I think, therefore God is
First Things‘ blog, On the Square, has had a number of interesting posts of late. I’m suggesting giving the blog a look-see and maybe adding it to your rotation. This one by Edward T. Oakes was of particular interest to me. In reviewing a book titled Philosophy and Theology, he brings up a subject I’m interested in, namely the opening created by post modernism’s criticism of Enlightenment ideas of rationality.
A choice snippet:
The challenge thrown down to theology by reason’s Machtübernahme could not be more profound. Either theology tries to dismiss philosophy, that overbearing shrew or uppity chambermaid, from the palace (thereby reducing seminary training, in Caputo’s words, to “Bible-thumping and choir practice”); or theology gamely admits Enlightened reason into her proceedings, only to see herself usurped from her throne, transformed into something alien to her subject matter:
[When] God … comes under the principles of reason, which are the jurisdiction of philosophy, rather than reason coming under God, the subject matter of theology, God has to stand in line like everyone else; what’s fair is fair. … [But] to say that God “obeys” these principles is to put it all perversely, wrong-headedly, even impiously, like saying that a father resembles his son instead of the other way around. … As St. Augustine said, when we human beings think something true, that is in our own imperfect way to think something about God, who is truth. God is not “true” but Truth.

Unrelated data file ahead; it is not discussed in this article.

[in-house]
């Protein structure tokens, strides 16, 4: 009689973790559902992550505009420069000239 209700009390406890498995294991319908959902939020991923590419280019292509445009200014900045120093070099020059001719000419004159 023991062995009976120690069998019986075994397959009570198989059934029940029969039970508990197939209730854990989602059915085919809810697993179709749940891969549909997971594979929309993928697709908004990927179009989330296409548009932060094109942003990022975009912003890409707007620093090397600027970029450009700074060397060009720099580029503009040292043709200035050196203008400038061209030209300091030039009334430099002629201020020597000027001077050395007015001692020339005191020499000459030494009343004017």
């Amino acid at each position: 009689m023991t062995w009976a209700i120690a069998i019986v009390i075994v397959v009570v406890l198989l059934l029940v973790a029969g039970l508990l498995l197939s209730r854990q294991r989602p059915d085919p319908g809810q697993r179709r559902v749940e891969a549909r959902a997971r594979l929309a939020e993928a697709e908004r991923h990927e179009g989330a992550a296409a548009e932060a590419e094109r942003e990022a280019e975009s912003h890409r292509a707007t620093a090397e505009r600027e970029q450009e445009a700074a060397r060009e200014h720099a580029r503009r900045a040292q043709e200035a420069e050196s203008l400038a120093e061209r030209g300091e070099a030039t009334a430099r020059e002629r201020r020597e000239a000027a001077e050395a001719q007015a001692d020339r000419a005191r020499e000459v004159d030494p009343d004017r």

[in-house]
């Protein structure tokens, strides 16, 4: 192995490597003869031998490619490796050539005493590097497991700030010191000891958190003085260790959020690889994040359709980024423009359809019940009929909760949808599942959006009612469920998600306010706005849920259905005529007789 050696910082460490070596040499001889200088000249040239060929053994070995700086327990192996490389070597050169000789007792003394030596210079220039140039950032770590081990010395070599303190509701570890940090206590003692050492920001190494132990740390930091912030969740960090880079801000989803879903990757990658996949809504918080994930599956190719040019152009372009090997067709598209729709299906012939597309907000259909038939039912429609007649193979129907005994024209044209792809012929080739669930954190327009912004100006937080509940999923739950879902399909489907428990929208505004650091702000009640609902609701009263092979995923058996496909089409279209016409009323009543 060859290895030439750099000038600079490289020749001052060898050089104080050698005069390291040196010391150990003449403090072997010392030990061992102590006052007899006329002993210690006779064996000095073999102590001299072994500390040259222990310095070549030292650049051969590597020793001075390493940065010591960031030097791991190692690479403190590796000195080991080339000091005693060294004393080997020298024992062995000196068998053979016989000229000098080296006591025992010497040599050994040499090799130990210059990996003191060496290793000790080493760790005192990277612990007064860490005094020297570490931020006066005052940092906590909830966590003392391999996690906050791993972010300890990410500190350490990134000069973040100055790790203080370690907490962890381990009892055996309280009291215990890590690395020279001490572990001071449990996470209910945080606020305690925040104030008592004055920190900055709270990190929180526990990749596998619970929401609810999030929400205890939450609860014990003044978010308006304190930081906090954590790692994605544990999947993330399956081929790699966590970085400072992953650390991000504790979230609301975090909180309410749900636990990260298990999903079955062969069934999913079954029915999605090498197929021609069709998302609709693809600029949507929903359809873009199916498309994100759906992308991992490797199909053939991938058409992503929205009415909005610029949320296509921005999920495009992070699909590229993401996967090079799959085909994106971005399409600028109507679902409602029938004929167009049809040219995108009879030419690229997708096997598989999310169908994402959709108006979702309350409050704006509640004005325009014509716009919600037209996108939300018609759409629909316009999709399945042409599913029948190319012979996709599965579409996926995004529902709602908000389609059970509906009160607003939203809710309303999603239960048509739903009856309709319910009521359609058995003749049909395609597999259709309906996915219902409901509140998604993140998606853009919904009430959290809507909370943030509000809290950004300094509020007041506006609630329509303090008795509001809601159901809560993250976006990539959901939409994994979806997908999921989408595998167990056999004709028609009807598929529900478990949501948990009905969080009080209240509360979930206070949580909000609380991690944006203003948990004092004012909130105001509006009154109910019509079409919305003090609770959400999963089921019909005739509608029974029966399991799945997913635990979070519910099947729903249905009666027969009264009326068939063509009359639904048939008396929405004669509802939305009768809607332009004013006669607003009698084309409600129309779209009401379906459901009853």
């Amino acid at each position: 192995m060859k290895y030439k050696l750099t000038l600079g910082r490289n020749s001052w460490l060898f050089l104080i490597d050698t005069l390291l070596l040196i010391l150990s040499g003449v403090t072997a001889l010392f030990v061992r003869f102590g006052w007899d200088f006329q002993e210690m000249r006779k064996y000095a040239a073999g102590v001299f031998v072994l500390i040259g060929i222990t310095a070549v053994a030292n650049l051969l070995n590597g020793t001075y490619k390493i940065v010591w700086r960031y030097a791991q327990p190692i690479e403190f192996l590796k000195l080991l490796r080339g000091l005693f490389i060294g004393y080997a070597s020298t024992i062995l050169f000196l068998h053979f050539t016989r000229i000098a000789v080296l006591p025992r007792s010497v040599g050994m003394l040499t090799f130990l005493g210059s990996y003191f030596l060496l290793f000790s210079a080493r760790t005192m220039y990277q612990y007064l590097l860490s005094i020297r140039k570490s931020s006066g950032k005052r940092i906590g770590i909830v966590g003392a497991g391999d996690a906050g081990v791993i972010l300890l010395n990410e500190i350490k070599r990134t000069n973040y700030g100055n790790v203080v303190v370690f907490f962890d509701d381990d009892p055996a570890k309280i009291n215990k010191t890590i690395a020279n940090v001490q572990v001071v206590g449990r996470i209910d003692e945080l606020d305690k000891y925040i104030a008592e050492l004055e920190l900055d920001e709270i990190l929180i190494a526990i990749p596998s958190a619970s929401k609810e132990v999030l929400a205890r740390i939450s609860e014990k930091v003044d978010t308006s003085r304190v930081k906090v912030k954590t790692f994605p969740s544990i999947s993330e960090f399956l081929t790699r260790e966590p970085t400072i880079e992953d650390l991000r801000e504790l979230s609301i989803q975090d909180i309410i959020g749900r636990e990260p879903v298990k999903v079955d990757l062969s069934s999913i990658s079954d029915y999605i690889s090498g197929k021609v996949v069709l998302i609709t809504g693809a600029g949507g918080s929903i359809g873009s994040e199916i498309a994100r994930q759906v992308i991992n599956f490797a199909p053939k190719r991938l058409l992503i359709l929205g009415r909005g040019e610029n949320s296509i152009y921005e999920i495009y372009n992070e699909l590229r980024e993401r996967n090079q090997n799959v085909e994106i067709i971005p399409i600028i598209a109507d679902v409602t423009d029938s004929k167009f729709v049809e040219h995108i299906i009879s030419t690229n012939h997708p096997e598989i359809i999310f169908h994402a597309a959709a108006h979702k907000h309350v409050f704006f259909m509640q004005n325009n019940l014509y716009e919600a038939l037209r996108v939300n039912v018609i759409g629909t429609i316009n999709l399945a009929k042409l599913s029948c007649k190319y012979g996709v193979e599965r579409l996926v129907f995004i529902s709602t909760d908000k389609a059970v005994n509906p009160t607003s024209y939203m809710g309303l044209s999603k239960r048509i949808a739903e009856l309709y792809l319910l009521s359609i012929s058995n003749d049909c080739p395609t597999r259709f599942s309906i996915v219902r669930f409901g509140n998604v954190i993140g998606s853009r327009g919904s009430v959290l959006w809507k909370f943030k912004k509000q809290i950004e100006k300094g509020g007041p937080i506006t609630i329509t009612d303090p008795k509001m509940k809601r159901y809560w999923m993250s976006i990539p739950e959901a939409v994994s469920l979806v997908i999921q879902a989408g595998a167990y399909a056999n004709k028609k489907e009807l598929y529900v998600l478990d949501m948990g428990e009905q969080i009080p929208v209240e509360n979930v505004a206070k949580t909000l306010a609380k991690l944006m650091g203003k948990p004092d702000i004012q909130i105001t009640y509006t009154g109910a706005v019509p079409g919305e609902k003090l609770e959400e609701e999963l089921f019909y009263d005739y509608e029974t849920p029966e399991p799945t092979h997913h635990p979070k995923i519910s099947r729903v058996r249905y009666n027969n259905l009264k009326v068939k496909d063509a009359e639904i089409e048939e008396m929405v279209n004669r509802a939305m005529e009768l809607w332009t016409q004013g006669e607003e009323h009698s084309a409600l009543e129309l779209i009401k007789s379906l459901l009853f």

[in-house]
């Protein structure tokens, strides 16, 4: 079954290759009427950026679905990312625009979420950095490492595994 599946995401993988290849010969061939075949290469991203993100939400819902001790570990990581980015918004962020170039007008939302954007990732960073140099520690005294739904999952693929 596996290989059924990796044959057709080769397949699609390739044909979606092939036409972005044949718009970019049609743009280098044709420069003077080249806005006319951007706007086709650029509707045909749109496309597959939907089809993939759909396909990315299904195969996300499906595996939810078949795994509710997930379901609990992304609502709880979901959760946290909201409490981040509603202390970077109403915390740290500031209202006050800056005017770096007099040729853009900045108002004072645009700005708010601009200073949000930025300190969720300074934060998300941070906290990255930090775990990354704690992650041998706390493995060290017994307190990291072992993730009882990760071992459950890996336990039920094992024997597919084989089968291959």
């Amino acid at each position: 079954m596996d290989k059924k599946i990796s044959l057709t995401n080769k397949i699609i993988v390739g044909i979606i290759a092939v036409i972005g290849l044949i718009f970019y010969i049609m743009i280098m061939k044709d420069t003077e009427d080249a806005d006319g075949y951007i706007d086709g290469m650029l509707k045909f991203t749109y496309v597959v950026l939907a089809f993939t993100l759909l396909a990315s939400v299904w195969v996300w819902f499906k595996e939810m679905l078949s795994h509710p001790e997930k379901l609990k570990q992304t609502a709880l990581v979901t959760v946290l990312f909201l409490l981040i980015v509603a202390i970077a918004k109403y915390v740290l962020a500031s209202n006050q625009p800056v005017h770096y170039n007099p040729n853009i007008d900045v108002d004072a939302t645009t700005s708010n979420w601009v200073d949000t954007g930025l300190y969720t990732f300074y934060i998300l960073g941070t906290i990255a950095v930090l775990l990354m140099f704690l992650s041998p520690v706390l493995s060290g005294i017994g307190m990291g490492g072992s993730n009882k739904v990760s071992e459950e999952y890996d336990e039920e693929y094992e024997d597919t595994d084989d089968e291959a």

Caputo is no professional Enlightenment-basher, despite his sympathy for theology’s plight as described above. For him, the Enlightenment’s great boon is that it has forced Christians to recognize that their arguments must have, at least partially, a publicly accessible logic based on natural law and the deliverances of reason. But the story doesn’t end there; for not long after Hegel, “the wheels came off the Enlightenment.” In a judgment that would shock the positivists and naturalists of the nineteenth century, Caputo claims that by Nietzsche’s time, “the Enlightenment had done all the good it was going to do.”
In the twentieth century, the postmodern turn became inevitable, once the sights of continental philosophers were focused on the exorbitant claims of a now-desiccated Enlightened reason. In Being and Time, Heidegger demonstrated, through powerful phenomenological analyses, that the Cartesian ego could not bear the foundational weight Descartes claimed for it; for when we come to be (sein), we find that we are already there (dasein). In other words, we can never get behind ourselves to see ourselves coming into being, nor can we jump out of our skins to see ourselves from above: we are, in Heidegger’s useful term, thrown into existence (no one chooses to be born, still less does anyone choose his or her sex, nationality, parents, race, mother tongue, and so forth). This “thrownness” means that we emerge into history with a pre-given perspective, an “angle” on the world, one that distorts, to be sure, but one that is also our only access to reality.